Top Ten Tuesday – Summer Reading


Who knew that making a Top Ten List could be so hard? I set certain limitations on myself for this list: no Advanced Readers Copies and at least some back list. I even included three titles from my 2014 TBR Pile Challenge, hosted by the Roof Beam Reader. And as always, Top Ten Tuesday is a weekly meme hosted by the lovelies over at The Broke and the Bookish.

Looking at the list now, I am realizing how terribly UN-diverse it seems. Rest assured, I will be reading other things this summer. I mean, two months and only 10 books? I can do better than that!

The Missing Shade of Blue by Jennie Erdal

I read The Missing Shade of Blue by Jennie Erdal as part of the 2014 TBR Pile Challenge put on by Roof Beam Reader. I first came across this book in 2013 at the Edinburgh Book Festival. As a new resident of Edinburgh I was immediately drawn to it since it is set in Edinburgh. Also, Erdal’s other book, Ghosting, has been on my radar for years.

I love reading books sets in places I know, and with that in mind I’m glad that I waited to read The Missing Shade of Blue. It is definitely a very Edinburgh book and gives a good feel of the city. Now that I know the city better I was able to picture exactly where the characters lived and conducted their lives.

The story is told by Eddie, a French translator who has come to Edinburgh to work on a book of David Hume‘s essays. He is quickly befriended by Harry Sanderson, a philosopher at the university, and becomes embroiled in the life of Sanderson and his wife. To large extent the novel is really about Sanderson and the scandal that envelopes his life.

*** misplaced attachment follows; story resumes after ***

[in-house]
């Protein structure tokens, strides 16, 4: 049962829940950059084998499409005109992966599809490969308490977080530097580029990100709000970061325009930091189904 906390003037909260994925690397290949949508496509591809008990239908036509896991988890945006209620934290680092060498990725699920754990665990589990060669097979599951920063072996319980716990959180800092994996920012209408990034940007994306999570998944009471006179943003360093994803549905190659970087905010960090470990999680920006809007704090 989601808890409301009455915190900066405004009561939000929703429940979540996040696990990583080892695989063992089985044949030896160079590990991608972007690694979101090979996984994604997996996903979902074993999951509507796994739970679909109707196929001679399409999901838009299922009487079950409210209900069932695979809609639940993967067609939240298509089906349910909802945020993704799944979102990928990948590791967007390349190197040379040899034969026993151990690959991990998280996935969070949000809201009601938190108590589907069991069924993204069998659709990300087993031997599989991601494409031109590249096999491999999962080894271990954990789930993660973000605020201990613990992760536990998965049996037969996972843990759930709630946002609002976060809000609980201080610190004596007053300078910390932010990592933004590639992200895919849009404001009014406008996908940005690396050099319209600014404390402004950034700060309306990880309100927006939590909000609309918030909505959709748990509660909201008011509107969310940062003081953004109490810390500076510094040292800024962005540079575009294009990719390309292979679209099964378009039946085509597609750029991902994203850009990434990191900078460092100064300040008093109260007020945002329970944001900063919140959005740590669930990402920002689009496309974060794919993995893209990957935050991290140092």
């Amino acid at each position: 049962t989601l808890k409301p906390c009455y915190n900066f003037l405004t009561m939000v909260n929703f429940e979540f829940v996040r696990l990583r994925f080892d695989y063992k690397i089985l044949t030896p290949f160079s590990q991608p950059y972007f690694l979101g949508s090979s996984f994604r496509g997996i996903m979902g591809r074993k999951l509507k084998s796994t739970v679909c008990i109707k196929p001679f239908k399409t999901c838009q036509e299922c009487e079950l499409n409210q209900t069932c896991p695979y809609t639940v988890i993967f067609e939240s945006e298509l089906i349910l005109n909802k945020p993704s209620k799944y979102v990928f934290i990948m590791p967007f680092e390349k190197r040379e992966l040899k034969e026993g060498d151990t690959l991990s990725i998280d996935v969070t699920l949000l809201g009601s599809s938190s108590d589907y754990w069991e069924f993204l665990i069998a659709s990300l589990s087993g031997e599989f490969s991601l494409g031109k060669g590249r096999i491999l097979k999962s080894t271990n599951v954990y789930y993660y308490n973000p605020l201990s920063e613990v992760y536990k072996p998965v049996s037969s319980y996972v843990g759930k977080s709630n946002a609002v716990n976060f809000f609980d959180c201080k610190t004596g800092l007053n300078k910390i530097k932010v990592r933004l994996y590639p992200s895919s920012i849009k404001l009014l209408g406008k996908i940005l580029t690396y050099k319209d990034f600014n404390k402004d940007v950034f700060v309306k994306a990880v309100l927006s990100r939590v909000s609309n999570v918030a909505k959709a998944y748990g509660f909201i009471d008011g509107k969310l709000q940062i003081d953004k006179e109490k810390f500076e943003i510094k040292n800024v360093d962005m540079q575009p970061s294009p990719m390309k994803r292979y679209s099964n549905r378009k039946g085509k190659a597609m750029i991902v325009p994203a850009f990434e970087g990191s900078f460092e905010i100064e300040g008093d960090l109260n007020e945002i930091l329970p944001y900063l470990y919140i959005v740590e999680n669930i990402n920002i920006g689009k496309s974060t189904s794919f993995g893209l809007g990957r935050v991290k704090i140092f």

As a lover of literature, I was keenly aware of the role that novels played in The Missing Shade of Blue. Eddie grew up in a bookshop in Paris and sees the world through the frame of books. He and Sanderson often refer to how life is sometime similar (or utterly dissimilar) to a novel.

Who would like this book? Erdal is a fine writer and I thoroughly enjoyed The Missing Shade of Blue. Language and words play a key role in the novel, as you would imagine when the main characters are a translator and a philosopher. Erdal does a commendable job at bringing Scottish life, fly fishing and Edinburgh to life. So far one of the aspects I’ve overlooked is fly fishing. The only other book I’ve read where this sport takes a starring role is Salmon Fishing in the Yemen by Paul Torday (don’t bother with the film, the books is so much better). Erdal’s book is not as humorous as Torday’s but brought the sport to life much more for me.

2014 TBR Pile Challenge

2014tbrbuttonWith the new year upon us it is time to conquer new challenges, and here is another book related on for me: The 2014 TBR Pile Challenge brought to you by the Roof Beam Reader. One of the reasons I’ve signed up for this challenge is because sometimes i get too caught up in all the new books out there and I forget to read the ones that have been sitting on my shelves for year (some that even journeyed from Canada to Scotland with us!).

In accordance with the rule of the TBR Pile Challenge, I have selected 12 books and two alternates just in case one or two of the twelve don’t appeal to me.

  1. The Magic of Saida by M.G. Vassanji
  2. The Missing Shade of Blue by Jennie Erdal
  3. The Death of Bees by Lisa O’Donnell
  4. The Weird Sisters by Eleanor Brown
  5. The Registrar’s Manual for Detecting Forced Marriages by Sophia Hardach
  6. The Lotus Eaters by Tatjana Soli
  7. The Beauty of Humanity Movement by Camilla Gibb
  8. In The Shadow of the Banyan by Vaddey Ratner
  9. Behind the Beautiful Forevers by Katherine Boo
  10. White Teeth by Zadie Smit


  1. The Prime of Jean Brodie by Muriel Spark
  2. The Lost Girls by Jennifer Baggett et al.